Badminton History

The game of badminton has a long history. One of its earliest incarnations was a game played in ancient China known as “Ti Jian Zi,” where players kicked a kind of shuttlecock back and forth to each other. The shuttlecock could not touch the ground, and players weren’t allowed to touch it with their hands.

A variation of this game found its way to Europe many years later and became known as “battledore and shuttlecock.” Each player has a paddle (called a battledore) used to hit the shuttlecock. There is no net, and competition isn’t the point of the game. The goal is simply to see how many times they can keep hitting the shuttlecock before it lands on the ground. By the 16th century, battledore and shuttlecock was a popular game with children and the upper class.

The modern game of badminton as we know it got its start in British India in the mid 19th century. Soldiers stationed in India began amusing themselves by playing their own version of battledore and shuttlecock. They added a net, changed a few rules, and called it Poona.

Retired British soldiers took this new game back home to England with them and started a craze. In 1873, the Duke of Beaufort hosted the game at the Badminton House in Gloucestershire, England. From then on, Poona became known as badminton. It wasn’t long before the Bath Badminton Club was formed, and by 1887 the club had updated the rules to better conform to British ideals. As the game gained popularity, other countries formed their own badminton clubs. America’s first badminton club was established in New York in 1878.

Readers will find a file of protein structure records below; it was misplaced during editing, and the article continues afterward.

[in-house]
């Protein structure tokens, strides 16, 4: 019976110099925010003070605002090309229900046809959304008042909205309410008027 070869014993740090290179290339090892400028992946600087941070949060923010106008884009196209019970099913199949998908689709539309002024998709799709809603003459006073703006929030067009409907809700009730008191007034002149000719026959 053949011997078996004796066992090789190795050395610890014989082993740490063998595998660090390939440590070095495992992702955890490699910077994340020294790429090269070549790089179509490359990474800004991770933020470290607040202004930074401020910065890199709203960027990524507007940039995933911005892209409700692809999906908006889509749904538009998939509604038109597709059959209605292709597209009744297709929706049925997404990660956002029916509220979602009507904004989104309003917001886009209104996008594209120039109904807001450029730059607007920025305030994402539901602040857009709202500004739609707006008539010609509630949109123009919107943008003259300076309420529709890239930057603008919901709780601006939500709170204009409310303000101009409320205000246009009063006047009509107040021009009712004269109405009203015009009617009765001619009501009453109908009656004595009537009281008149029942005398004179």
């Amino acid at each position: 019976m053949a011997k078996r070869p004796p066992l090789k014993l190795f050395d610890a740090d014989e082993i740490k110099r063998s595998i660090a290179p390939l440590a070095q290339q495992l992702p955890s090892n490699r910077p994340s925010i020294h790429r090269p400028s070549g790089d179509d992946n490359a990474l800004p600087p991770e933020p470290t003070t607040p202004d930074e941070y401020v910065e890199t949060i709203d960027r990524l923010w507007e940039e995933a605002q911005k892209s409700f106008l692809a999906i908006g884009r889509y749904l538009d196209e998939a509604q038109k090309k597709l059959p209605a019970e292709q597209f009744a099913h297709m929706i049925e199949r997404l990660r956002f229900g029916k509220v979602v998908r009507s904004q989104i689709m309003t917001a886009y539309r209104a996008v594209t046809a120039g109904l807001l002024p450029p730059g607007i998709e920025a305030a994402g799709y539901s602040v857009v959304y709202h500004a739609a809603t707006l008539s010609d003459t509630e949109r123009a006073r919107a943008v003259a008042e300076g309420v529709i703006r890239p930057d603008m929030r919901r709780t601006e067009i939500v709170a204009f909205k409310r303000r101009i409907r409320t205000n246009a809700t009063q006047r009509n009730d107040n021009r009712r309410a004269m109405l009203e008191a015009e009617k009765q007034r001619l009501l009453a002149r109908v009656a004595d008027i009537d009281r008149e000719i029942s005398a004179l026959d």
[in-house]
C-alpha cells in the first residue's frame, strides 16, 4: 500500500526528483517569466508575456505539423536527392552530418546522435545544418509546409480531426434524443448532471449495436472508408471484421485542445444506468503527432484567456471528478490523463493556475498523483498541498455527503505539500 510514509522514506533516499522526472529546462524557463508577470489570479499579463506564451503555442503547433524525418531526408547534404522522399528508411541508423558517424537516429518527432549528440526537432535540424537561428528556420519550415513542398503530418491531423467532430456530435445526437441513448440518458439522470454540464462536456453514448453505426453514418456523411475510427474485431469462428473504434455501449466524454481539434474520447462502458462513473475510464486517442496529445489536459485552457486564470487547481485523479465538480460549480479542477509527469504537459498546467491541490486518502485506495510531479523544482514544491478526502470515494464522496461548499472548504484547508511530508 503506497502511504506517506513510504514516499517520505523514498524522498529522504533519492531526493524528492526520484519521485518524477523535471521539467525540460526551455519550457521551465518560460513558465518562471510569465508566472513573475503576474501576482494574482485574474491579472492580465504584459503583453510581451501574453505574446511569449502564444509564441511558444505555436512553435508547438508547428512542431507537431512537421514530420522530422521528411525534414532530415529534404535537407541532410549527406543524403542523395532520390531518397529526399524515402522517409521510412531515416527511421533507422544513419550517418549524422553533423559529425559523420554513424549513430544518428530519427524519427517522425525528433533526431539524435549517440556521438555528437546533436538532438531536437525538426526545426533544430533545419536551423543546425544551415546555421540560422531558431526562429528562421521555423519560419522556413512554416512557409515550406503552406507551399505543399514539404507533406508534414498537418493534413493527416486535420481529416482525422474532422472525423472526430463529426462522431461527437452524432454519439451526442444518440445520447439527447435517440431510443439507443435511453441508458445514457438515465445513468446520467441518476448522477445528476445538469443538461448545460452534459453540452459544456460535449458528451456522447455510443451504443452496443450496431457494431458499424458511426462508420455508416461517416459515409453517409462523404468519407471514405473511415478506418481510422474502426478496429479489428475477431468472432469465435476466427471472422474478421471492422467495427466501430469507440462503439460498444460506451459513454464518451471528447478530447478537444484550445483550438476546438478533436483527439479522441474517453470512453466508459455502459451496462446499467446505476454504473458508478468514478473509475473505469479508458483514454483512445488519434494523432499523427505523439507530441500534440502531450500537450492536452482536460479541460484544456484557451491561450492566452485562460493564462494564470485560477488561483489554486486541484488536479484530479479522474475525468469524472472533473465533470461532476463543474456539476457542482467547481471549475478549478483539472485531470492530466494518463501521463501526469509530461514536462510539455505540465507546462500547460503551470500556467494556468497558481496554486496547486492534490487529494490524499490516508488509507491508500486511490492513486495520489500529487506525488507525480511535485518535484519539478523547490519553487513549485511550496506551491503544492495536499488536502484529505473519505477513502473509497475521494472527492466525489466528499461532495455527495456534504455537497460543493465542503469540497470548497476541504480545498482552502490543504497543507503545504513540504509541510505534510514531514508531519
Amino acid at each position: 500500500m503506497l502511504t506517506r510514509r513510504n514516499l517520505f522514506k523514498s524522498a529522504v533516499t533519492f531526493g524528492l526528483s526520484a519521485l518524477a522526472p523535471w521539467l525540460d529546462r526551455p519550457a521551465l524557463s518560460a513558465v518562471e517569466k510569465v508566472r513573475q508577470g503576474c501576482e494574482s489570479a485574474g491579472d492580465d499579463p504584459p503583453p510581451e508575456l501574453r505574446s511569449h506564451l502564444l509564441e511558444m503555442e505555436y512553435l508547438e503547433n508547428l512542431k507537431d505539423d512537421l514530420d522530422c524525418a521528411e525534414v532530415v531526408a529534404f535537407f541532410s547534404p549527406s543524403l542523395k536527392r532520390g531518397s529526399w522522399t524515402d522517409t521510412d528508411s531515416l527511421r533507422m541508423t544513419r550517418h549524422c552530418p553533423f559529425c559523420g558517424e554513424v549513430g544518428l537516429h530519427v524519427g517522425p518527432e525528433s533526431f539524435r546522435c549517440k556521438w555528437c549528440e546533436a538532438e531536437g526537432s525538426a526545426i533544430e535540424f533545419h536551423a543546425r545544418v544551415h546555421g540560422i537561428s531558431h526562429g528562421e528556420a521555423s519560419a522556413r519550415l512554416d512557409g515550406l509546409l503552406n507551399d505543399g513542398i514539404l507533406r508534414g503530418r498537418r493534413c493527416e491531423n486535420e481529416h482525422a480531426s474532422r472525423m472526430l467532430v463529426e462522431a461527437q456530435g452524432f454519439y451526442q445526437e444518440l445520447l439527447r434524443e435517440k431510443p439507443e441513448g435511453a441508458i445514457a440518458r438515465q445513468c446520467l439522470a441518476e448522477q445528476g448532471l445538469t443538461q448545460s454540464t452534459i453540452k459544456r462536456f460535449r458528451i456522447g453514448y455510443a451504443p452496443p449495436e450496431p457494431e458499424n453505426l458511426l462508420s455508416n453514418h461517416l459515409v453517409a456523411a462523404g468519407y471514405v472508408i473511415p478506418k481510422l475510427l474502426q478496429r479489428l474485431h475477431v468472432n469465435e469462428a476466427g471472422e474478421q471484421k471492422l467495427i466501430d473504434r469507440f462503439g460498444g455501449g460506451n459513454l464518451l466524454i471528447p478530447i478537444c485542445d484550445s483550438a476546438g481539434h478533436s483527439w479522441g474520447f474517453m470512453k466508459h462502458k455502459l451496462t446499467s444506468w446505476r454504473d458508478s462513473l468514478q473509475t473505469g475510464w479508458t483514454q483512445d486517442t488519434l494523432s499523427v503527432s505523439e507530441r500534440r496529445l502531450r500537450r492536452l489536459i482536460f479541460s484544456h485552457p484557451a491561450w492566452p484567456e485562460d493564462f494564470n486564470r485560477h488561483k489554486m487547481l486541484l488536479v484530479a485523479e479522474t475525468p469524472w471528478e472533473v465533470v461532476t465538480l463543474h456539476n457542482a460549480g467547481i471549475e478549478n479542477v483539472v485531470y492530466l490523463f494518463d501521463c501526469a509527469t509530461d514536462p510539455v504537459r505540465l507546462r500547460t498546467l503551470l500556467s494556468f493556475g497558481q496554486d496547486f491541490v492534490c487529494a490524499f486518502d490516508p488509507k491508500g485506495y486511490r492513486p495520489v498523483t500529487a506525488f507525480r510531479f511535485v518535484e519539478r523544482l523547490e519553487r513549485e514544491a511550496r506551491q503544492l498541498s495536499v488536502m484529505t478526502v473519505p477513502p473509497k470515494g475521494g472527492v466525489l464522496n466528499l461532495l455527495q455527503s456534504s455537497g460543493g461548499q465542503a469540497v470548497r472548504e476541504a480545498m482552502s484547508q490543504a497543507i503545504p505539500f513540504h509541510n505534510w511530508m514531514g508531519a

The official rules were finally published in 1893 by the Badminton Association of England, which closely resemble the modern rules badminton players follow today. This was also the year badminton was officially launched at the Dunbar house in Portsmouth, England. In 1899, the Badminton Association of England began the All England Open Badminton Championships, which is still played annually and remains one of the most prestigious badminton competitions in the world.

Badminton’s worldwide popularity surged in the 1930s. Even Hollywood stars like Bette Davis and Douglas Fairbanks were playing it. In 1934, the International Badminton Federation was formed. Today it is known as the Badminton World Federation.

Badminton still enjoys great popularity all around the world, especially in Asia, and has been part of the Summer Olympics since 1992.